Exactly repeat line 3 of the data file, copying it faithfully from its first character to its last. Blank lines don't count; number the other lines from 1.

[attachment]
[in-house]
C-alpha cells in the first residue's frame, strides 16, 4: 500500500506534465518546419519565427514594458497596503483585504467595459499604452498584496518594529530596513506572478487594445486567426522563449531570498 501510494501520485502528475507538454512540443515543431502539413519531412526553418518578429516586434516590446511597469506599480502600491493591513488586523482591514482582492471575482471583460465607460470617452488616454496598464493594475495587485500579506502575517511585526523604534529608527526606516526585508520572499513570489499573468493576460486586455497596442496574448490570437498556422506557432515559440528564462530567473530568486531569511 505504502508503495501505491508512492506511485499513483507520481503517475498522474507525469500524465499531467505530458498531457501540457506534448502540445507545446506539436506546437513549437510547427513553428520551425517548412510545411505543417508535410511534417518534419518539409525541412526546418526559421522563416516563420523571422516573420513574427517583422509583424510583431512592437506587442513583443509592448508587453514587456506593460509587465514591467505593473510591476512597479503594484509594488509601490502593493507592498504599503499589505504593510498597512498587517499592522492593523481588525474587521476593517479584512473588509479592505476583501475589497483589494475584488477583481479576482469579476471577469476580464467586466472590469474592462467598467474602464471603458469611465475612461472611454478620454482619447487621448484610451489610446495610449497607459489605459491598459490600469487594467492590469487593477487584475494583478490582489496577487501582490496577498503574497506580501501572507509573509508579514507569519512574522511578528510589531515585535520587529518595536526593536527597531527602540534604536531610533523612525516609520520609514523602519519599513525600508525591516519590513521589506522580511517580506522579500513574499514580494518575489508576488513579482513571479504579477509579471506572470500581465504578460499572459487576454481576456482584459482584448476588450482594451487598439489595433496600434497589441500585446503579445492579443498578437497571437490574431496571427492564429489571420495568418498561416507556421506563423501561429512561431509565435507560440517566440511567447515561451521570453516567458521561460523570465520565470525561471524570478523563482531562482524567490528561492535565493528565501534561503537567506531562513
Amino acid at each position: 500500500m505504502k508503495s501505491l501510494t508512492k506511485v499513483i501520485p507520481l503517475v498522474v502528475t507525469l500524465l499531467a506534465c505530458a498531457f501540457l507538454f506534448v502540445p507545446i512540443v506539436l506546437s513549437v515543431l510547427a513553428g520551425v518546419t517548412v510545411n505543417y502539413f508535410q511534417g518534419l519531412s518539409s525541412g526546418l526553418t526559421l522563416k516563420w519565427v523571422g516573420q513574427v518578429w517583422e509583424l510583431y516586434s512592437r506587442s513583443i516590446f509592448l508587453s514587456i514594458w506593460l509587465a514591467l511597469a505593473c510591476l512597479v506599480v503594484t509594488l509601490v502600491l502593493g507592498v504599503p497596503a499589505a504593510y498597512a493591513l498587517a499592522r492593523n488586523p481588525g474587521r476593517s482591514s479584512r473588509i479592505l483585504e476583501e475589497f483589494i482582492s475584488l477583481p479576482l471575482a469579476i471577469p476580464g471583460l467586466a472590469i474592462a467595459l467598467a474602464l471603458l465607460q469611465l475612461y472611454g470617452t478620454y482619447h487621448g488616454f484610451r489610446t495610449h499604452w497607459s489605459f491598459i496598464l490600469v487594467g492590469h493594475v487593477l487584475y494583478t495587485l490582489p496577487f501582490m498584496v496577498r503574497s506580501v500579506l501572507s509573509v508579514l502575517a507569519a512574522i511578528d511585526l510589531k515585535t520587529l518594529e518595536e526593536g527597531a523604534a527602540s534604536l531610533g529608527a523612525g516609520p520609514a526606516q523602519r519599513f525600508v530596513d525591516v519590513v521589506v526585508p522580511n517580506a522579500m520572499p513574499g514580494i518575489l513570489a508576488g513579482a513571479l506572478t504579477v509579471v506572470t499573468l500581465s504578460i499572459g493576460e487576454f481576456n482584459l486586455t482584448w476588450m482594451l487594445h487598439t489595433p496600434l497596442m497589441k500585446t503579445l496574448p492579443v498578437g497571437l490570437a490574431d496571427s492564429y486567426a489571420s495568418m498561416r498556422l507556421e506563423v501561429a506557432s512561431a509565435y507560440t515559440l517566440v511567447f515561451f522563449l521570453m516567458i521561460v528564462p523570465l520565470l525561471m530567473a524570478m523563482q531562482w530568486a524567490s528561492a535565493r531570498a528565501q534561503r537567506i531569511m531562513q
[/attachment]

Amino acid at each position: 500500500m505504502k508503495s501505491l501510494t508512492k506511485v499513483i501520485p507520481l503517475v498522474v502528475t507525469l500524465l499531467a506534465c505530458a498531457f501540457l507538454f506534448v502540445p507545446i512540443v506539436l506546437s513549437v515543431l510547427a513553428g520551425v518546419t517548412v510545411n505543417y502539413f508535410q511534417g518534419l519531412s518539409s525541412g526546418l526553418t526559421l522563416k516563420w519565427v523571422g516573420q513574427v518578429w517583422e509583424l510583431y516586434s512592437r506587442s513583443i516590446f509592448l508587453s514587456i514594458w506593460l509587465a514591467l511597469a505593473c510591476l512597479v506599480v503594484t509594488l509601490v502600491l502593493g507592498v504599503p497596503a499589505a504593510y498597512a493591513l498587517a499592522r492593523n488586523p481588525g474587521r476593517s482591514s479584512r473588509i479592505l483585504e476583501e475589497f483589494i482582492s475584488l477583481p479576482l471575482a469579476i471577469p476580464g471583460l467586466a472590469i474592462a467595459l467598467a474602464l471603458l465607460q469611465l475612461y472611454g470617452t478620454y482619447h487621448g488616454f484610451r489610446t495610449h499604452w497607459s489605459f491598459i496598464l490600469v487594467g492590469h493594475v487593477l487584475y494583478t495587485l490582489p496577487f501582490m498584496v496577498r503574497s506580501v500579506l501572507s509573509v508579514l502575517a507569519a512574522i511578528d511585526l510589531k515585535t520587529l518594529e518595536e526593536g527597531a523604534a527602540s534604536l531610533g529608527a523612525g516609520p520609514a526606516q523602519r519599513f525600508v530596513d525591516v519590513v521589506v526585508p522580511n517580506a522579500m520572499p513574499g514580494i518575489l513570489a508576488g513579482a513571479l506572478t504579477v509579471v506572470t499573468l500581465s504578460i499572459g493576460e487576454f481576456n482584459l486586455t482584448w476588450m482594451l487594445h487598439t489595433p496600434l497596442m497589441k500585446t503579445l496574448p492579443v498578437g497571437l490570437a490574431d496571427s492564429y486567426a489571420s495568418m498561416r498556422l507556421e506563423v501561429a506557432s512561431a509565435y507560440t515559440l517566440v511567447f515561451f522563449l521570453m516567458i521561460v528564462p523570465l520565470l525561471m530567473a524570478m523563482q531562482w530568486a524567490s528561492a535565493r531570498a528565501q534561503r537567506i531569511m531562513q